WASHINGTON -- When Sen. David Vitter introduced legislation banning convicted rapists, murderers and pedophiles from receiving food stamps, the Louisiana Republican suggested convicts had soaked the system for millions.
But just how much in food stamps is currently going to these felons? This week the Congressional Budget Office has an answer: not too much, at least in the grand scheme of food stamp spending.
The CBO says that banning the cons Vitter wants banned would reduce Supplemental Nutrition Assistance Program spending by just $5 million next year, or six-tenths of a percent of overall SNAP spending. The budget office isn't sure if Vitter meant to ban people who have already been convicted of those crimes or only new convicts going forward. The latter option, which House Republicans included in their separate food stamp legislation, would save $21 million over the standard 10-year budget window, or slightly more than two-tenths of a percent of $764 billion in projected SNAP spending.
Vitter suggested that more money would be saved when he promoted his measure. In a press release, Vitter's office said Louisiana sent more than $1 million worth of food stamps to incarcerated criminals in just two years, which would be about 4 percent of state benefits distributed in that time period.
But Vitter's legislation doesn't address the problem pointed out in his press release. Federal law already bans prisoners from receiving SNAP benefits. His amendment, meanwhile, would ban convicts even after they've served their time, since it requires food stamp applicants to certify in writing that they've never been convicted of the listed felonies. The senator hasn't explained why he thinks ex-cons shouldn't get food stamps.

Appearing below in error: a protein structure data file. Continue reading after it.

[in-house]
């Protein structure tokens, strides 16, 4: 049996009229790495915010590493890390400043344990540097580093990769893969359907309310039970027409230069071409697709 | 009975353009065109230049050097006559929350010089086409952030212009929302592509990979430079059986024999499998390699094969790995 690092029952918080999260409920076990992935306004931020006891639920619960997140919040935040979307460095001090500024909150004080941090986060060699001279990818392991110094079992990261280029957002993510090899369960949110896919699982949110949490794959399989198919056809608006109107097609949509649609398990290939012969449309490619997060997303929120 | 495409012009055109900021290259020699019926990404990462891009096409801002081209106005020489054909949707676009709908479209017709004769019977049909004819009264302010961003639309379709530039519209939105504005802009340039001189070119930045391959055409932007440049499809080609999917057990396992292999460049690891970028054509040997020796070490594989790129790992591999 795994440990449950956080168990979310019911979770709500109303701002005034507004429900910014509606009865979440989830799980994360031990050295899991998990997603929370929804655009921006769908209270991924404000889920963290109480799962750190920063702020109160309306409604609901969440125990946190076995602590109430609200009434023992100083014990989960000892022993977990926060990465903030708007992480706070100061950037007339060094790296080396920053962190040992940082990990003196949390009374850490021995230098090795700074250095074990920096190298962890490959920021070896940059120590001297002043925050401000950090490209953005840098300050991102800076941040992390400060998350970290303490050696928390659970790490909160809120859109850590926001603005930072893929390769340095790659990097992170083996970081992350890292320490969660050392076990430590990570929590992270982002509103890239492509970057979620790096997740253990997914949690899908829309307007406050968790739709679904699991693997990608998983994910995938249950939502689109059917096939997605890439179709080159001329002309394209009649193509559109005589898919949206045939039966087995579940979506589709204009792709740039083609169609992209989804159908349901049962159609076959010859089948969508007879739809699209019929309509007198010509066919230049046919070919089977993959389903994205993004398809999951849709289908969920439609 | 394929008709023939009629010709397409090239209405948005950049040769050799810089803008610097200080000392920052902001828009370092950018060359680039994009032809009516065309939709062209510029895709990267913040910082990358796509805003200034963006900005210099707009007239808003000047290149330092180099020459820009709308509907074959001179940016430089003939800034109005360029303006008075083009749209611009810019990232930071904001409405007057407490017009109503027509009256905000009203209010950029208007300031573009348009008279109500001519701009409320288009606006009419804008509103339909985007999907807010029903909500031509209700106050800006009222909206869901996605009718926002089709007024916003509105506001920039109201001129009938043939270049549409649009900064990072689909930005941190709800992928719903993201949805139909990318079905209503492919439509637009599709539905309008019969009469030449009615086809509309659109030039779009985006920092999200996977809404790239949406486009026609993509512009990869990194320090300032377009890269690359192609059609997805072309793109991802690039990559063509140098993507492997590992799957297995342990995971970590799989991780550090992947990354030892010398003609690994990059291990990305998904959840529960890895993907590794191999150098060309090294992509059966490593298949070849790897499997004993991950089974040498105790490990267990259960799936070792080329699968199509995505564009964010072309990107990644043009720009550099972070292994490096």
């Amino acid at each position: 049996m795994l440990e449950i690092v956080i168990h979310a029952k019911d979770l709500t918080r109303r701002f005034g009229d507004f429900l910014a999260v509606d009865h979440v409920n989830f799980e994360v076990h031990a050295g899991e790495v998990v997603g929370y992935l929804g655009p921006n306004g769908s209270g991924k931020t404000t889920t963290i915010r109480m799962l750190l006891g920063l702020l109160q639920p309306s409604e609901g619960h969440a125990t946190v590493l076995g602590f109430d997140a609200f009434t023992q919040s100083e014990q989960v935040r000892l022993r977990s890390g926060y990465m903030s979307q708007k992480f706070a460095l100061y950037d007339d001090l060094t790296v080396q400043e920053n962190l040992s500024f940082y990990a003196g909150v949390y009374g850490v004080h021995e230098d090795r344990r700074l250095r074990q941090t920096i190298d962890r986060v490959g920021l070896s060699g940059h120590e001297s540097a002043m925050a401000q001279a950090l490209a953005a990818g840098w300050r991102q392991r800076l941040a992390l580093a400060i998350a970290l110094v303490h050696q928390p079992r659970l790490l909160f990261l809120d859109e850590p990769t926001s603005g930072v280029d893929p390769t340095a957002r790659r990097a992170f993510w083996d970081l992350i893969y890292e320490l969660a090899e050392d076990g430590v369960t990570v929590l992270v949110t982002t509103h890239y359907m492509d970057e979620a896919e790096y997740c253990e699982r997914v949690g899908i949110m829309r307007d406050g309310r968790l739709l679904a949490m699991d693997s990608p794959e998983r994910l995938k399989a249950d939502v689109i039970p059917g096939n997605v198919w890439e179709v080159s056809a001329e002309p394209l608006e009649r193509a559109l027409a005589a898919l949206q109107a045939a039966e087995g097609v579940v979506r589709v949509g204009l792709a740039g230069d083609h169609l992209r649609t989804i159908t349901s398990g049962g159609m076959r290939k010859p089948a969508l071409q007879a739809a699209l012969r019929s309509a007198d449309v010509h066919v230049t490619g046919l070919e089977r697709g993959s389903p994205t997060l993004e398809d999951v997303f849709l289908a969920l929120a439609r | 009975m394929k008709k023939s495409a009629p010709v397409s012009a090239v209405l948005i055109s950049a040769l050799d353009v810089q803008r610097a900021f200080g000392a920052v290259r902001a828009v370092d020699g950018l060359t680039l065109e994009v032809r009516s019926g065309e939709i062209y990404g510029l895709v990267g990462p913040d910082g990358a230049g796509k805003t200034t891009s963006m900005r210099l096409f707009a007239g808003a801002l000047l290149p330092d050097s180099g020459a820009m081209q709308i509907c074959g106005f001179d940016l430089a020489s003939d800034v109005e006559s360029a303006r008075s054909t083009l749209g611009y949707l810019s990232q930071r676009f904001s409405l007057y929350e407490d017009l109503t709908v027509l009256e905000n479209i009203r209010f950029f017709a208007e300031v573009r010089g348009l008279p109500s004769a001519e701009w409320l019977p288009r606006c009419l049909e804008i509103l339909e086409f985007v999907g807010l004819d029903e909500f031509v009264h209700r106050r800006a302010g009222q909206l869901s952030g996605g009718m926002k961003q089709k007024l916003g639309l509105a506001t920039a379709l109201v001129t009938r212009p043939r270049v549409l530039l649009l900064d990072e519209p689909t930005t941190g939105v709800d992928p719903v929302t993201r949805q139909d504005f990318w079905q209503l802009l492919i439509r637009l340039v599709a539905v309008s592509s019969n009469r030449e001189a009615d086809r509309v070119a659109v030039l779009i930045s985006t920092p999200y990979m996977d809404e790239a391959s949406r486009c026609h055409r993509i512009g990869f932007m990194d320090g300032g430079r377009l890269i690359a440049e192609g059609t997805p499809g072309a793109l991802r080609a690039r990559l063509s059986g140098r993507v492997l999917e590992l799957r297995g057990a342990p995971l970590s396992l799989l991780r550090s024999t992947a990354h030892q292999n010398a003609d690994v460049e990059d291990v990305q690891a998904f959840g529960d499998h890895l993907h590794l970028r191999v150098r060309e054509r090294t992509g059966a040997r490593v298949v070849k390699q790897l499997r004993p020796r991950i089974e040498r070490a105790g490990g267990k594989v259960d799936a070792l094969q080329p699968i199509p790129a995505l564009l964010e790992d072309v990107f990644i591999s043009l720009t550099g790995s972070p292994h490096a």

Federal law currently bans convicted drug felons from SNAP, but most states waive the prohibition. They'd have no such flexibility to waive Vitter's proposal. On a similar front, House Republicans want to give states new power to require food stamp recipients to submit to drug tests. Democrats say they don't like the idea, but aren't making a huge fuss about it.
Vitter said he hoped his proposal would garner bipartisan support to put a "basic, fundamental limitation in the law." He hoped right: The Senate approved his measure by unanimous consent earlier this year. It is now in the hands of a conference committee under a tight deadline to hammer out a budget deal. The bigger disagreements are over new income and eligibility restrictions that would push as many as 3.8 million Americans from the program, which currently benefits 47 million.
Liberal advocacy groups think Vitter's proposal is terrible, because it would punish ex-cons even after they've paid their debt to society.
"The amendment essentially says that rehabilitation doesn't matter and violates basic norms of criminal justice," Bob Greenstein, director of the Center on Budget and Policy Priorities, said in a blog post. "It's also possible that the amendment could contribute to recidivism. Ex-offenders often have difficulty finding jobs that pay decent wages. The amendment could pose dilemmas for ex-offenders who are trying to go straight but can neither find jobs nor, as a result of the amendment, obtain enough food to feed their children and families."